PTZ cameras can often be powered by Power-over-Ethernet (PoE), as well as by direct voltage (could be AC or DC or both).
When using PoE, you need to consider the PoE load of your camera and the total number of PoE cameras against the PoE budget of the NVR or PoE switch being used. This is true of any PoE-based installation for WiFi access points, VoIP system, IP intercoms, cameras and so on.
For example, if you take our DMZ150IPW, it is 802.3at/PoE+ capable, so you need to allow for up to 30 Watts of load per camera.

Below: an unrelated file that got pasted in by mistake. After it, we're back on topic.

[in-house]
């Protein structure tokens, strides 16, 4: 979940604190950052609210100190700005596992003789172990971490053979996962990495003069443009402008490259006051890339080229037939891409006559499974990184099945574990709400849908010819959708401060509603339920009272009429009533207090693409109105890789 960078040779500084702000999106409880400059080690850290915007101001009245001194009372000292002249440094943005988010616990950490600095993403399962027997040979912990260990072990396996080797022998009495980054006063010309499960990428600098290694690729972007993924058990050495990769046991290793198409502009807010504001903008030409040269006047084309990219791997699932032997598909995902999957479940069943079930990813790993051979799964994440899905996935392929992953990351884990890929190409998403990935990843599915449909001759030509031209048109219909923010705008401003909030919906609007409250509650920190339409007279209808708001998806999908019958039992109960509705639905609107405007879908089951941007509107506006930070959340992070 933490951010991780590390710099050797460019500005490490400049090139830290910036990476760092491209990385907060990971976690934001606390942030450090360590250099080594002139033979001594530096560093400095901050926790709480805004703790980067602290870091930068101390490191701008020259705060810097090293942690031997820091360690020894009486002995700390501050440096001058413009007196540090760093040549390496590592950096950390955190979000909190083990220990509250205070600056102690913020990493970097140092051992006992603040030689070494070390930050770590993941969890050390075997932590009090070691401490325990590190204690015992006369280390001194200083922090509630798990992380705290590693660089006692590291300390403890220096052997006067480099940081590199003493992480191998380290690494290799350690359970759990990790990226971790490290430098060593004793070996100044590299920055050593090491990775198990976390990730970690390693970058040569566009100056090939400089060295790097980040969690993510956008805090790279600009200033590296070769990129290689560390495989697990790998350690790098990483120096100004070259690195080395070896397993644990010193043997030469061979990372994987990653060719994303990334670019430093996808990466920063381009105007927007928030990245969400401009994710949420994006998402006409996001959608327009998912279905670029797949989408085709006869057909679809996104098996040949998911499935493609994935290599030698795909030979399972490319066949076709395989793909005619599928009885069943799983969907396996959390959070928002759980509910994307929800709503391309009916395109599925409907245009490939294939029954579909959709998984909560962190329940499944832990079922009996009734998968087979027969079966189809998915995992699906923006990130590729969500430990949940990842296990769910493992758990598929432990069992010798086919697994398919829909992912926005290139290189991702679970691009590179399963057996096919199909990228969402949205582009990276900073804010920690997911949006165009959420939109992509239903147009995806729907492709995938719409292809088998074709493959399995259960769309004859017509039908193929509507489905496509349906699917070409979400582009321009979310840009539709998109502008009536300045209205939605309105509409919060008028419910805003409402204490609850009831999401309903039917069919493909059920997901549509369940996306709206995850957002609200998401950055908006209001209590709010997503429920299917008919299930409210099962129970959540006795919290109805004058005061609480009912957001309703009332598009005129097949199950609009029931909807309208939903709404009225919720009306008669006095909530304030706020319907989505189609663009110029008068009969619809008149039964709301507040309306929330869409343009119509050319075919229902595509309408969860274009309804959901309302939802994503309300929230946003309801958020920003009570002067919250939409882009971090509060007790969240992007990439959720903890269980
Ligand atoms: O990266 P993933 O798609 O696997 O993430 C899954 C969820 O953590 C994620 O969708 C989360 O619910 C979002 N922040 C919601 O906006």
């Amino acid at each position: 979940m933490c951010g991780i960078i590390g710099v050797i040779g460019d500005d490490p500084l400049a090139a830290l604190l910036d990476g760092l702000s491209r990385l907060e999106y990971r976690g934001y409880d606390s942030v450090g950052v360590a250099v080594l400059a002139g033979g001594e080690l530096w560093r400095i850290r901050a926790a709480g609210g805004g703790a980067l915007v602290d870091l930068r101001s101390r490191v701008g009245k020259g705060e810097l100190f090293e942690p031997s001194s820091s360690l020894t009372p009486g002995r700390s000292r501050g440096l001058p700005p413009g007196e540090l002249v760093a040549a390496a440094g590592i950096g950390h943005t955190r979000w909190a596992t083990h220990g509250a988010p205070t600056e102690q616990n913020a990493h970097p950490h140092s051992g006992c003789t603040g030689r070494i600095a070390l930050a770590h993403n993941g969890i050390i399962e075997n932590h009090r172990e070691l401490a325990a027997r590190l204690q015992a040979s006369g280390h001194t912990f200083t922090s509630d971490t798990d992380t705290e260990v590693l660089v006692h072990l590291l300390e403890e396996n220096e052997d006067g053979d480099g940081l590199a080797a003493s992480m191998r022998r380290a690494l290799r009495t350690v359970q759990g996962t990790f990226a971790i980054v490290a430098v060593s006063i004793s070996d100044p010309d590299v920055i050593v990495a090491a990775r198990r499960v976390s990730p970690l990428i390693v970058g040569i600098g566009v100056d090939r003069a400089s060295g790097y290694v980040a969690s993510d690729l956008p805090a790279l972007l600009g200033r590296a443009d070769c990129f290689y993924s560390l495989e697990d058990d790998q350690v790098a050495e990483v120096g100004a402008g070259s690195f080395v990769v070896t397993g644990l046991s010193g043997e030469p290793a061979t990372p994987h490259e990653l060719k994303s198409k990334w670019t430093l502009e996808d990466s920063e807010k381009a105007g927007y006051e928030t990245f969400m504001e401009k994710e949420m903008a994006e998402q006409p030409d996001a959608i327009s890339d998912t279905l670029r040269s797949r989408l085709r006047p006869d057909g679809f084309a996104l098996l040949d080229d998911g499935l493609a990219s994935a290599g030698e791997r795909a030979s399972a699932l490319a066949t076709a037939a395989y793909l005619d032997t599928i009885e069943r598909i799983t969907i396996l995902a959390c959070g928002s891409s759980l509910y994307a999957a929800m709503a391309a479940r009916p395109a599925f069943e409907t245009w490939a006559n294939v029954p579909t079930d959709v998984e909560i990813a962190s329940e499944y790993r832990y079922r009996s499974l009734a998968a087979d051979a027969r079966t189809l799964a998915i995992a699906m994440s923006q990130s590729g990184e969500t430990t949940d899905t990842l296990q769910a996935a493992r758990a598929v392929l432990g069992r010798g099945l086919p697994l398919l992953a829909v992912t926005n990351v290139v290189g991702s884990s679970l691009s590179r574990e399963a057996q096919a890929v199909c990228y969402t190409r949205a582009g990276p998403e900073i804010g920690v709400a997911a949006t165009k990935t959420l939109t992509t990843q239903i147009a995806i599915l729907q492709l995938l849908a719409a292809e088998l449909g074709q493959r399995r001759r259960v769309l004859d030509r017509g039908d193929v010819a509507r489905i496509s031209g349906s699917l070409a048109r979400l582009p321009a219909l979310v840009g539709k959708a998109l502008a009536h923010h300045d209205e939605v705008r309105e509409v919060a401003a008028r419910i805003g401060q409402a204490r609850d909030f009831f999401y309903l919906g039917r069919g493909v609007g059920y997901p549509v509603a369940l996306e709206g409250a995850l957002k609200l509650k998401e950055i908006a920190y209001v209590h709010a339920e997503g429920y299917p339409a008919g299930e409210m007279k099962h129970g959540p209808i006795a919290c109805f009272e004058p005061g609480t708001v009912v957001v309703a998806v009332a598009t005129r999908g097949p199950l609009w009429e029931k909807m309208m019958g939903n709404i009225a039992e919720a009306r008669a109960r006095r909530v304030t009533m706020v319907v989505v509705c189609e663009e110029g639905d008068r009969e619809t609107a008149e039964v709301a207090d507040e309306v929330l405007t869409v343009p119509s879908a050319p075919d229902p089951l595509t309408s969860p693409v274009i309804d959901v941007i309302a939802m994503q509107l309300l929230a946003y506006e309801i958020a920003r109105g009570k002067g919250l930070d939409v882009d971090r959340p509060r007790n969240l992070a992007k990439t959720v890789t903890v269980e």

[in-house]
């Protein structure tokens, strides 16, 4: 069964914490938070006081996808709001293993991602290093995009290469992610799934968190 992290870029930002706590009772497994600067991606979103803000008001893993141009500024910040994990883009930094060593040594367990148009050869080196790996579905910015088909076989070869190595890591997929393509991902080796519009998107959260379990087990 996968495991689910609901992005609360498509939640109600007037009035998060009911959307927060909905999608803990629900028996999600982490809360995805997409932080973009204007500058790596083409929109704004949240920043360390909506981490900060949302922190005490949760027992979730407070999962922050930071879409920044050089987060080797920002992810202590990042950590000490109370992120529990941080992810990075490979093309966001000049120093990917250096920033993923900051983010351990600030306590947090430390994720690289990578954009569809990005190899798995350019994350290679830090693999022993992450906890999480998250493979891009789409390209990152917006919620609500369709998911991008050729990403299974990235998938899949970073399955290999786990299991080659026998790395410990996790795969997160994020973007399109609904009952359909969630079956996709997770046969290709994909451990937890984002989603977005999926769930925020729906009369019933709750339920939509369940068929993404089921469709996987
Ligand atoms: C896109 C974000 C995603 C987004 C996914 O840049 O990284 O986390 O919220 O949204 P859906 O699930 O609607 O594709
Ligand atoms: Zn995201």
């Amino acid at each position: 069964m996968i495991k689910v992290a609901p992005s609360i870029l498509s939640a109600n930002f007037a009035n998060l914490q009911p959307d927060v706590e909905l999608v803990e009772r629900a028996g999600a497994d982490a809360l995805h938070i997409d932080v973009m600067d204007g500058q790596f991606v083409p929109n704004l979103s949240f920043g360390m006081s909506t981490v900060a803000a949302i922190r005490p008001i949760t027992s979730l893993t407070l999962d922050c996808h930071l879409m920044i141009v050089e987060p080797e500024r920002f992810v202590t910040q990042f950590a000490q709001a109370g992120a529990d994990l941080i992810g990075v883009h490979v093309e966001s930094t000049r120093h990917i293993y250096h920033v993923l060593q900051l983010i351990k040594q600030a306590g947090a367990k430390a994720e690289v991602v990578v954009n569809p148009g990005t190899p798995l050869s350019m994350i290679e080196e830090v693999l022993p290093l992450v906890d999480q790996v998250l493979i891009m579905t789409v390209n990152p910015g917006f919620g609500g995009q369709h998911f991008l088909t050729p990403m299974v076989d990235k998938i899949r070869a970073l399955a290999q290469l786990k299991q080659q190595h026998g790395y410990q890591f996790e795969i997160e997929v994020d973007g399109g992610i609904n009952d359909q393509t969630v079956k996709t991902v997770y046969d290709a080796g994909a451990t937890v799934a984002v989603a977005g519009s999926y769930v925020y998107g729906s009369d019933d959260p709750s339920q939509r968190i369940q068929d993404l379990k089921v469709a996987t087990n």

An NVR may only support 802.3af/PoE through its built-in PoE switch, giving you only 15 Watts per camera. Even if it can supply more, as required, for heavier load devices like this PTZ camera, it might not have enough power budget left for the other cameras you wish to use.
Imagine an 8-port PoE supply in an NVR, rated to a total of 120W of PoE load. Add to that two 30W PTZ cameras, and you have 60W of PoE power left for the other six cameras. If each of those 6 other cameras wants 15W, then your cameras may drop in and out, the PTZ cameras work intermittently or not at all, or you could kill the PoE supply or board in the NVR.
In this case, your best bet is to use a standalone PoE+ injector, a PoE+ capable switch (again, be careful of the total PoE load) or take advantage of the direct AC/DC power options.